An original photo of Lawrence of Arabia and Lowell Thomas on site. This picture above is the tinted plate in the London War Museum, but I have an original black and white given me by the famed reporter himself after I interviewed him on a TV show. It is signed LARGE, “To Joan, Lowell Thomas” in black ink. I will add autographed books the famous “voice” of movie newsreels, the inventor of Cinerama, and world explorer sent me from his home in New York after our fateful meeting. (Including With Lawrence in Arabia.)


Did you know that T.E. Lawrence lost the complete mss. of The Seven Pillars of Wisdom on the underground train when taking it to his publishers? The book we know is rewritten from scratch? An amazing story, an amazing book! Have you read it yet? It’s all on www.projectgutenberg.com

 Speaking of books: Here’s a very rare one. THE ROSSETTIS: DANTE GABRIEL AND CHRISTINA published in 1900 by G.P.Putnam and Sons in London and New York. Written by Elisabeth Luther (1867-1936) and beautifully bound in blue boards with lots of gold leaf print and decorations and with 25 (sepia toned,  not in color as shown here) prints, some found nowhere else. Portraits of the artists and models: Miss Siddall and more. Includes prints of some of the most famous portraits: “Joan of Arc” and “Lillith” for example, and the double portrait of Christina with her mother. Lots of interesting stuff on his female subjects…..Ah,  those Pre-Raphaelite captured in print by a Victorian writer!

A lovely book that could be parted out and the pictures sold separately making the book even more valuable, but I’ll let you reap the benefits of keeping something for its investment value. The book is somewhat worn for its 111 years of existence but it is still in such good condition it would be a shame to destroy it while it is still an interesting read.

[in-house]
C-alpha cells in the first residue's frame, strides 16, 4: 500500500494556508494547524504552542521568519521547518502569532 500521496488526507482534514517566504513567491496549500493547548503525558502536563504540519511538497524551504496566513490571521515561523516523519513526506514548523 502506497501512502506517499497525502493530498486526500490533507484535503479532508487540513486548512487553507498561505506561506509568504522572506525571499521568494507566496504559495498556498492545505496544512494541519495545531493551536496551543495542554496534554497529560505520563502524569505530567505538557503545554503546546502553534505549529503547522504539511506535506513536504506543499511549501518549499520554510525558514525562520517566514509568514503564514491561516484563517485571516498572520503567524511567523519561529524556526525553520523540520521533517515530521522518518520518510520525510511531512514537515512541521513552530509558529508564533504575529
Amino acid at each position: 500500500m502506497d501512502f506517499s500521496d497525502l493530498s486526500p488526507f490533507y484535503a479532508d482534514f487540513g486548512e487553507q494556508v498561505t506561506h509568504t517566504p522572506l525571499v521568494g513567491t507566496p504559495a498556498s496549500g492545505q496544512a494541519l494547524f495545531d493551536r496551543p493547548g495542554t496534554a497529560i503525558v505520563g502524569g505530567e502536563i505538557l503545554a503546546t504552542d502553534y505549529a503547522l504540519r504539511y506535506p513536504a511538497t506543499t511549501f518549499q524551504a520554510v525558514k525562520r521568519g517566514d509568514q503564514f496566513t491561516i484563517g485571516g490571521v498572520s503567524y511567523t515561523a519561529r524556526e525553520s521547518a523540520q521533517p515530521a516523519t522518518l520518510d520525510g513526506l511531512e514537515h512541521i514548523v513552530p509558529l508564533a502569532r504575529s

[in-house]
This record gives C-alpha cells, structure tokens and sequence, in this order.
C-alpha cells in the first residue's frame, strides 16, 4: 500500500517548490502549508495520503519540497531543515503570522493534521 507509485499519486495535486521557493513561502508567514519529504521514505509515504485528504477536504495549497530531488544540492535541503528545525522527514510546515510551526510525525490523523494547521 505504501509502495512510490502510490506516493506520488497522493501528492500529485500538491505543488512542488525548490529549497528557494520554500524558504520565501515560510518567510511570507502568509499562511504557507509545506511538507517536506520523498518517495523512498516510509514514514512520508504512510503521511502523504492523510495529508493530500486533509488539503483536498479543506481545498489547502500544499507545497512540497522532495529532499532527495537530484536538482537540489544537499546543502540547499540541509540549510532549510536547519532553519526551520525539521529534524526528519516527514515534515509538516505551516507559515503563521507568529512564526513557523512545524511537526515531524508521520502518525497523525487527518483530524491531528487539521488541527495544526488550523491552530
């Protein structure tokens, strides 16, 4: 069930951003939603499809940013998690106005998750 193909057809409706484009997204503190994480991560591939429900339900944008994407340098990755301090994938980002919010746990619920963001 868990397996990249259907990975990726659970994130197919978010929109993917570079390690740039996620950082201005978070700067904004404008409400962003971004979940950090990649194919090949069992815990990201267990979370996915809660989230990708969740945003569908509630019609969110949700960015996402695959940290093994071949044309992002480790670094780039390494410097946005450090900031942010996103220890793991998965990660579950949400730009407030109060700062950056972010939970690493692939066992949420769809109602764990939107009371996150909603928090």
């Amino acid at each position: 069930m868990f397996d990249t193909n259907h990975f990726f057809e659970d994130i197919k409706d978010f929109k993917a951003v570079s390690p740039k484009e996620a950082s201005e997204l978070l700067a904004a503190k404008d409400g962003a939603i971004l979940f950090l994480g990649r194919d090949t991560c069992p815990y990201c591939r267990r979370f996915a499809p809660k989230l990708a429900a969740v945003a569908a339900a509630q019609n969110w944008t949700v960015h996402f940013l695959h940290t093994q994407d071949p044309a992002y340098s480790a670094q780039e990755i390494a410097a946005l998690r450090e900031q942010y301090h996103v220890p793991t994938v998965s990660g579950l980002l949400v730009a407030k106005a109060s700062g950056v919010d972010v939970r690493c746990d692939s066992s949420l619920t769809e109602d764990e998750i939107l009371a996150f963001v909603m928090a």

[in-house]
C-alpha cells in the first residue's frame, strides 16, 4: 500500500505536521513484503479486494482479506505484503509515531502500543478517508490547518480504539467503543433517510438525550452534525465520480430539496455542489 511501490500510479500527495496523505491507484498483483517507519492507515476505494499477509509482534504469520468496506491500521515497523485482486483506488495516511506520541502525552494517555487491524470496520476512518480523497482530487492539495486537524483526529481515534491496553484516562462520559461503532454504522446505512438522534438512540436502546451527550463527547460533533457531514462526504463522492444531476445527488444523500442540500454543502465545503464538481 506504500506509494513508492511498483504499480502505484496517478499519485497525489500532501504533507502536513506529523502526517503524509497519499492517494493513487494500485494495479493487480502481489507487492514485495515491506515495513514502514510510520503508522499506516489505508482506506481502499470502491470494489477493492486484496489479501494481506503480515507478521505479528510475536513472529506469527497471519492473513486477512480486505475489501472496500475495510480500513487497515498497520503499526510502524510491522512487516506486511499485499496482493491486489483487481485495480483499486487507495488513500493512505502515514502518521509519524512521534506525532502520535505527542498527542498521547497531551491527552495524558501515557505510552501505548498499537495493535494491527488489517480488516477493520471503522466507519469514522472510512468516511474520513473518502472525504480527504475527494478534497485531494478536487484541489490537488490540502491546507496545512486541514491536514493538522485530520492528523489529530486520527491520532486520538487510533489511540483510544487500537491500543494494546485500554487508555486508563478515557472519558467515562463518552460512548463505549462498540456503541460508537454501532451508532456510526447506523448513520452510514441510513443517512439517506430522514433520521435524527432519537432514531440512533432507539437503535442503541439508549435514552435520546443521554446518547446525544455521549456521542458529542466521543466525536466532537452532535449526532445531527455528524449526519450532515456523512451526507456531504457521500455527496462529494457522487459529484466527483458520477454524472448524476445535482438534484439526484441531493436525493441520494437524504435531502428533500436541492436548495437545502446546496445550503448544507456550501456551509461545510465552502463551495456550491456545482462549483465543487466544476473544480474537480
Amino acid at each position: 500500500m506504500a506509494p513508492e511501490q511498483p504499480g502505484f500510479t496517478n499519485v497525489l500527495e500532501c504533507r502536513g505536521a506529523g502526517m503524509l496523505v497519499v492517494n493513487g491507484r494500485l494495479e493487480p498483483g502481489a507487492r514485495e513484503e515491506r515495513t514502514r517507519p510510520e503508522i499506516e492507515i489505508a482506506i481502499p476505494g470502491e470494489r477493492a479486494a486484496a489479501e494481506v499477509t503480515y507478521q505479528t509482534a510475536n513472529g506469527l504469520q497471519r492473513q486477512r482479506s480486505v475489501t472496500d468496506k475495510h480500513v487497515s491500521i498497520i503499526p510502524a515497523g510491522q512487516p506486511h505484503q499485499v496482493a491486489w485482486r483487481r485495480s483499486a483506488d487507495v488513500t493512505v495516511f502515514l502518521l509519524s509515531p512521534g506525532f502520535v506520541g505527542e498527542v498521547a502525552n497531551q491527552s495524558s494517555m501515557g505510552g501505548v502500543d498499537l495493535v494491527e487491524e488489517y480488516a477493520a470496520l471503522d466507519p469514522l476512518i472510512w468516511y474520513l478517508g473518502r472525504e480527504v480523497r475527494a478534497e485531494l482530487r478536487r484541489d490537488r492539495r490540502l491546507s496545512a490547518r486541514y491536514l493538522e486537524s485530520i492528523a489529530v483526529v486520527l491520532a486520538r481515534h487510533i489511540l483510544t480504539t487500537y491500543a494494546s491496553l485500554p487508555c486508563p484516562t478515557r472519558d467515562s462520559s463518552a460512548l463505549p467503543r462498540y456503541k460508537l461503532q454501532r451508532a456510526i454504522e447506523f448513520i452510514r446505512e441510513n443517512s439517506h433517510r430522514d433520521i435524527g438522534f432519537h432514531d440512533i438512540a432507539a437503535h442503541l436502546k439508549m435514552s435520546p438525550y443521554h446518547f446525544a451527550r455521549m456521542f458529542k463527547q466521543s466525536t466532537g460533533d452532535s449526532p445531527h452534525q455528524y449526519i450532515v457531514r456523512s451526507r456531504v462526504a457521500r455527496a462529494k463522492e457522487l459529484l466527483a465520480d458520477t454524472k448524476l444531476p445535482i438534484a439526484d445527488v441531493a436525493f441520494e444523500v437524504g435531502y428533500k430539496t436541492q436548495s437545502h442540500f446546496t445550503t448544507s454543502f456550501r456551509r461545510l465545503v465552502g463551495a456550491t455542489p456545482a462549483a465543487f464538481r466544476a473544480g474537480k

*R.L. Stevenson also wrote Dr. Jekyll and Mr. Hyde, Treasure Island, The Black Arrow, A Child’s Garden of Verses, and  many wonderful essays. He lived in the U.S. for a while and then moved to Samoa where he died young, of TB.


The Royal Horseguards have a long interesting history you might look up.

and while you are at it,  you can look up the long line of Fortescues whose name comes from their first Anglo-Norman ancestor who reportedly saved the conqueror in 1066 with his mighty sword. Their seat is Ebrington Manor in  Chipping Campden, Gloucestershire and Castle Hill, Devon.

For any further information about anything displayed on this page, or for questions you may have, please email me at www.joanjohnson4@msn.com 

Anne and Janet Grahame-Johnstone working together.